L’AMAT, la municipalizzata al 100% del Comune che gestisce il trasporto pubblico, ha infatti fornito alla multinazionale tutti i dati su tempi, percorsi e fermate delle linee, e quindi è possibile ricavare da Google Maps i tempi stimati di percorrenza degli autobus. Stranamente però questi dati non sono ancora disponibili anche in formato aperto. Sono stati richiesti anche dagli studenti di “Tempus fugit” e il direttore dell’AMAT ha fatto sapere che nulla osta al rilascio e sarà fatto. Una bella notizia.
I ragazzi hanno così avuto il piacere di fare anche una piccola azione di civic hacking, avendo la soddisfazione di un risultato positivo.

La presentazione del progetto è stata fatta presso la sede del liceo. Oltre agli studenti, erano presenti i docenti che li hanno seguiti localmente, la preside della scuola, alcuni dei responsabili del progetto di “A scuola di Open Coesione”, dei funzionari regionali del “Dipartimento Regionale della Programmazione”, un rappresentate del team Open Data del Comune di Palermo e dei rappresentanti della società civile che si spendono per diffondere il valore dei dati aperti.
Tra tutti questi attori c’è stato un bel dibattito di cui mi piace evidenziare alcuni dei concetti emersi:

  • il valore grande di questo progetto è il metodo, “un metodo di vita” che sarà utile per tante altre occasioni e che aiuterà questi ragazzi ad essere dei cittadini migliori;
  • proprio per questo valore, si è sottolineato come questo tipo di attività dovrebbe diventare curriculare, ed essere replicata annualmente;
  • chi ha partecipato ad ASOC deve darne evidenza nel proprio curriculum vitae, perché costituisce un’esperienza importante e “moderna”;
  • l’esperienza più nuova e giudicata più importante dagli studenti è stata quella del confronto con la “burocrazia” e con i dati, visti non più come qualcosa di freddo e noioso, ma come elementi che contribuiscono a fare crescere la propria conoscenza.

Il Cannizzaro di Palermo è stato il mio liceo scientifico e la mia sezione è stata proprio la “E”.
Sicuramente queste strane coincidenze mi hanno fatto vivere con particolare emotività il racconto del gruppo CaTRAMiati, ma venerdì sono uscito dal Cannizzaro avendo il futuro davanti a me, molto vicino e sono tornato a casa sereno.
Spero che questo progetto diventi contagioso, e infetti il prossimo anno scolastico.

Gli “altri” OpenCoesione in giro per l’Europa

Da ieri in home page di OpenCoesione (proprio sotto la mappa) è disponibile il primo di una serie di post dedicati ai dati sui Fondi Strutturali in Europa.  A partire da questo e poi nelle prossime settimane, gli articoli racconteranno le esplorazioni che il team di progetto – in primis Chiara Assunta Ricci – sta effettuando sui siti di tutta Europa che pubblicano dati sull’uso dei fondi europei per la coesione.   Parliamo cioè dei portali degli altri stati europei che, così come OpenCoesione in Italia, pubblicano i dati sui progetti finanziati e sui beneficiari di quei fondi.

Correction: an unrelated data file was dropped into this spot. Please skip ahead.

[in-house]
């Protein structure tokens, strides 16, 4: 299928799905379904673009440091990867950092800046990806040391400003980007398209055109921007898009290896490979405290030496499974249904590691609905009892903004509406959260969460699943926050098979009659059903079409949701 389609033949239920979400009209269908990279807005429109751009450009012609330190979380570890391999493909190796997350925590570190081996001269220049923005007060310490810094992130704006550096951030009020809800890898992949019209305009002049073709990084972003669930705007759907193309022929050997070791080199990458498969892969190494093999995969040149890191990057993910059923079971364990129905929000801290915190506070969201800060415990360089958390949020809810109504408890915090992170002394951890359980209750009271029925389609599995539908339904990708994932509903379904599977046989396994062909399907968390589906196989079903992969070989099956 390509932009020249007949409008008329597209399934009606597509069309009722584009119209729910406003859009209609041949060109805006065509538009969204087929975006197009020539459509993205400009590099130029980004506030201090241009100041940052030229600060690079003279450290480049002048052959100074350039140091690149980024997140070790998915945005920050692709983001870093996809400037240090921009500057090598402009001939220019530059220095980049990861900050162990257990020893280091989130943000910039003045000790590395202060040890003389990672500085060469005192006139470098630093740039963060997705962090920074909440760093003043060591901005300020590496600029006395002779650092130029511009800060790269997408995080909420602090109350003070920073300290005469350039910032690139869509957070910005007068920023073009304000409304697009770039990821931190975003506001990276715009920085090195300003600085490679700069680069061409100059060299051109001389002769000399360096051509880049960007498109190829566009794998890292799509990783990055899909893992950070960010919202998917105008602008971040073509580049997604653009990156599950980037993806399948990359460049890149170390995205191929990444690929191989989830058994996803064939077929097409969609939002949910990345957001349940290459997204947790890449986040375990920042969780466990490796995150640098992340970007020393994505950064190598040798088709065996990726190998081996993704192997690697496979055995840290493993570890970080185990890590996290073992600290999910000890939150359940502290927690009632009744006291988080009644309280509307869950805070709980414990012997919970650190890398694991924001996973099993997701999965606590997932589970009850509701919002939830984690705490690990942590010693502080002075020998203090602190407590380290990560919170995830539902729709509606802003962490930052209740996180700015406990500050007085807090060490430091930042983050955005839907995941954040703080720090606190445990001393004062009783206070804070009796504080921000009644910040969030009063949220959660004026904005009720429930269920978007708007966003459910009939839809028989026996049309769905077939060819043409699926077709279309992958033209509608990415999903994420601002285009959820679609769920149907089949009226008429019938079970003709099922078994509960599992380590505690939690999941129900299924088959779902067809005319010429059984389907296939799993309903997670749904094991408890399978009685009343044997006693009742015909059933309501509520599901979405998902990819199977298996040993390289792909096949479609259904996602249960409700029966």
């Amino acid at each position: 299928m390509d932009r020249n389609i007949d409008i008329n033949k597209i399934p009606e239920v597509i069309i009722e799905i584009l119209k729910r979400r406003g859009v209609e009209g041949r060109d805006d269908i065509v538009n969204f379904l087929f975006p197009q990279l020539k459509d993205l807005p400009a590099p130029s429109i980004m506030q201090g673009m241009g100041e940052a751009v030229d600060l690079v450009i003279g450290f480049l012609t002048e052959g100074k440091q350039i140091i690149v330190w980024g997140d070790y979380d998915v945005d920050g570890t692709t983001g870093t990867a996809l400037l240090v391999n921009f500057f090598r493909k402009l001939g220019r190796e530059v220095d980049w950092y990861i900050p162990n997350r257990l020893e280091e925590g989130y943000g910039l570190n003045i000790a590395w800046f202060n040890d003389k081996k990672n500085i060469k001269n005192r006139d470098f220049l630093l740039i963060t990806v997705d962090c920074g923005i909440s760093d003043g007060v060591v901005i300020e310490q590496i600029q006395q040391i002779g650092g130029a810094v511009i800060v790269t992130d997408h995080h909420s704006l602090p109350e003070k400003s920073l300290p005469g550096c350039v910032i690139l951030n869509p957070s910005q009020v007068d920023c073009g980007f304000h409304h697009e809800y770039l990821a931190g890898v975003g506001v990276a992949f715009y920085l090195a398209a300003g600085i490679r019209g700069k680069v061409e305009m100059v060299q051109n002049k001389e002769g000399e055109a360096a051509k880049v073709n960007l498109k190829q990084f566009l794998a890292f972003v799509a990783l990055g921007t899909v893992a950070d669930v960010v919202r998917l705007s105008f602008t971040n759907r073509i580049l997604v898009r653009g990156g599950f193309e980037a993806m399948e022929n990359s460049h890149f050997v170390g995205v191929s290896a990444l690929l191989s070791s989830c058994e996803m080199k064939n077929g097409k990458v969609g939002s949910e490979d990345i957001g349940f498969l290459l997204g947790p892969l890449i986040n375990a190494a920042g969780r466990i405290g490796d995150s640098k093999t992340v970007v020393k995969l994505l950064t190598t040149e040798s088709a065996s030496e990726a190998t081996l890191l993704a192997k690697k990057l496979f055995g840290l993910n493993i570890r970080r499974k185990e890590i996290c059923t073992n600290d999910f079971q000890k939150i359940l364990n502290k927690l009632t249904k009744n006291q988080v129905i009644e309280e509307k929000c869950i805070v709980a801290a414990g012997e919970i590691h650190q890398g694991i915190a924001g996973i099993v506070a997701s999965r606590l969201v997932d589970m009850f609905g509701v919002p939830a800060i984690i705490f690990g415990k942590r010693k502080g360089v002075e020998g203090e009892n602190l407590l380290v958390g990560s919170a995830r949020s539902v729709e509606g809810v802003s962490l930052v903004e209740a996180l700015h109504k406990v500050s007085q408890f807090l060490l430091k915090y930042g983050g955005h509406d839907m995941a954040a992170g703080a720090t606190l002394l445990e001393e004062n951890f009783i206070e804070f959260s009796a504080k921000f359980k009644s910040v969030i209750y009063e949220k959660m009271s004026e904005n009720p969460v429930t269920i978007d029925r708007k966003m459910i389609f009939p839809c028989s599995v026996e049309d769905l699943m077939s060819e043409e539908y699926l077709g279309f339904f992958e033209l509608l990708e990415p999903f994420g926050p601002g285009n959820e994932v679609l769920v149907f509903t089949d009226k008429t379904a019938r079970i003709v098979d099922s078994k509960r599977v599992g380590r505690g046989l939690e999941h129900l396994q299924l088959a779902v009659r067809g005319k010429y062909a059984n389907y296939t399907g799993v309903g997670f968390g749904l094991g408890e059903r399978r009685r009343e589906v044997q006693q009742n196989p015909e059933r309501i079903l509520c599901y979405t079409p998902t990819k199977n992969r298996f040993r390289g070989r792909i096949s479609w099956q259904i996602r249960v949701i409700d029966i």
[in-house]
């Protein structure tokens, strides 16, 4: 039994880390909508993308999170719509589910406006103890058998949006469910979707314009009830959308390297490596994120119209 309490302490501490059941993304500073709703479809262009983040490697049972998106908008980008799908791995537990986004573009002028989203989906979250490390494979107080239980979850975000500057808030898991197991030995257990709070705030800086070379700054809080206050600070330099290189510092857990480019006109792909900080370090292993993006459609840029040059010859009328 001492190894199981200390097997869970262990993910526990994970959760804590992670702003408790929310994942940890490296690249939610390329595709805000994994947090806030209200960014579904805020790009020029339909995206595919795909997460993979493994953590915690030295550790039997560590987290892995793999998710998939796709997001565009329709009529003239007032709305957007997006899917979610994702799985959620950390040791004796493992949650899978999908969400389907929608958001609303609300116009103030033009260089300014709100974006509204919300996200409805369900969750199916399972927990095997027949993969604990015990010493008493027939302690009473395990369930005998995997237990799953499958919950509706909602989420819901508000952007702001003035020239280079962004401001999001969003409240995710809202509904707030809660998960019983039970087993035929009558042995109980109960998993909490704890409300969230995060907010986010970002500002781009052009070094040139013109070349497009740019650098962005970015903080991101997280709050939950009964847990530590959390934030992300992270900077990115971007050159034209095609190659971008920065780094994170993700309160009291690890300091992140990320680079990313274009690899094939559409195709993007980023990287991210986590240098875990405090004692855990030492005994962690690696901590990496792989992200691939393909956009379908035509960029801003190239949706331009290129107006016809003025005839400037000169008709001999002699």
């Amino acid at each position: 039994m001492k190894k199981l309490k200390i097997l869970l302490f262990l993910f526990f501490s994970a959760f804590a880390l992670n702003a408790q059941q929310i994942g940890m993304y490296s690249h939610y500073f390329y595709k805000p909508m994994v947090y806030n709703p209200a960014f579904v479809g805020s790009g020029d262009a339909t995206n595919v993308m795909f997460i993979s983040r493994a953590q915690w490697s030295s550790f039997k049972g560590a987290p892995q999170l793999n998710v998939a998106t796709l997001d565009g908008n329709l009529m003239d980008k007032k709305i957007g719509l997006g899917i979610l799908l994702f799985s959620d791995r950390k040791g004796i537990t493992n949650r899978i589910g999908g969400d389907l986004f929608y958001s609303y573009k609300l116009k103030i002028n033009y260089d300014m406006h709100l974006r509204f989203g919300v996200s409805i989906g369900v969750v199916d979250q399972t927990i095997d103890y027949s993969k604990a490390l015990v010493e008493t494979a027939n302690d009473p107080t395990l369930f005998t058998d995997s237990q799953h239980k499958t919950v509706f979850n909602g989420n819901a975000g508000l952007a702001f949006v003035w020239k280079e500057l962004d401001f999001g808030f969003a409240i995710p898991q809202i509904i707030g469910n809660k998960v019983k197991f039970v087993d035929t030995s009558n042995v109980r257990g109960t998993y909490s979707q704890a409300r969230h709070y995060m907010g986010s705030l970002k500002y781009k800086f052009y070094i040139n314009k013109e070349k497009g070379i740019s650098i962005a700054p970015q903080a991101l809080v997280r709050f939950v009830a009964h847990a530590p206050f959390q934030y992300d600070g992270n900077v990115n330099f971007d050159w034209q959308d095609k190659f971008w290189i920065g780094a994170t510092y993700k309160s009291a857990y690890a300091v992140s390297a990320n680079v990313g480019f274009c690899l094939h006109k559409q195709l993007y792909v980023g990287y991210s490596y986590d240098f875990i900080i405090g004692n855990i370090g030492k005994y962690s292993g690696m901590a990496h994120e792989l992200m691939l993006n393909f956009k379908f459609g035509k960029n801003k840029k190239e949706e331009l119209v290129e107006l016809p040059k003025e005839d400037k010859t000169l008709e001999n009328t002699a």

Come tutti i monithoners sanno bene, si tratta dei dati di partenza su cui si basa il nostro monitoraggio civico!

La prima cosa che  salta all’occhio è che, almeno in questo caso, l’Italia si trova nel club dei paesi più trasparenti, cioè quelli che hanno sviluppato portali nazionali in cui i dati sono facilmente consultabili e scaricabili in formati aperti e facilmente riutilizzabili.  Non è lo stesso, ad esempio, in Germania, Austria o Inghilterra – e non stiamo parlando proprio degli ultimi arrivati in fatto di trasparenza e Open Government – dove prevalgono liste di progetti in PDF con scarne informazioni limitate al nome del beneficiario del finanziamento, il nome (generico) del progetto, e un altrettanto generico “valore” finanziario.

Le esplorazioni, in realtà, sono partite già nel 2010, due anni prima che nascesse OpenCoesione, e ripetute ogni anno nel mese di Ottobre. Un censimento annuale dei siti web delle Autorità di Gestione dei Programmi Europei nei 27 (ora 28) Stati europei.  Si è partiti alla ricerca di alcune decine di caratteristiche di completezzaapertura, riutilizzofruibilità… in una parola si è partiti alla ricerca di Open Data, non trovandoli, purtroppo, quasi mai.

Lo studio ci dirà, ad esempio, dove si trovano dati facilmente analizzabili per confrontare le performance finanziarie delle regioni europee (cioè: in quali regioni si spende più in fretta?) oppure per verificare su quali temi puntano le regioni più simili alla nostra e quali progetti portano avanti.  Oppure ancora per capire quanti finanziamenti riceve una certa multinazionale dai vari programmi europei.

Inoltre, da quest’anno nel kit entrano nuovi strumenti: un questionario, che verrà inviato a tutte le amministrazioni europee che gestiscono i Fondi Strutturali, casi studio incentrati su particolari casi interessanti (a partire dai portali simili a OpenCoesione), interviste agli attori chiave e agli esperti di settore.

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Oltre alla consueta visita ai dati pubblicati sui siti web, infatti, si andranno a verificare, a monte,  le modalità di gestione interna dell’informazione e la qualità dei sistemi di monitoraggio – essenziali per garantire la qualità dei dati pubblicati.   A valle della pubblicazione, invece, si prenderà in considerazione l’utilizzo dei dati per inchieste, articoli di data journalism, lo sviluppo di applicazioni e, non da ultimo, esercizi di controllo sociale e monitoraggio civico.

Pane, quindi, per i nostri denti di monithoners 🙂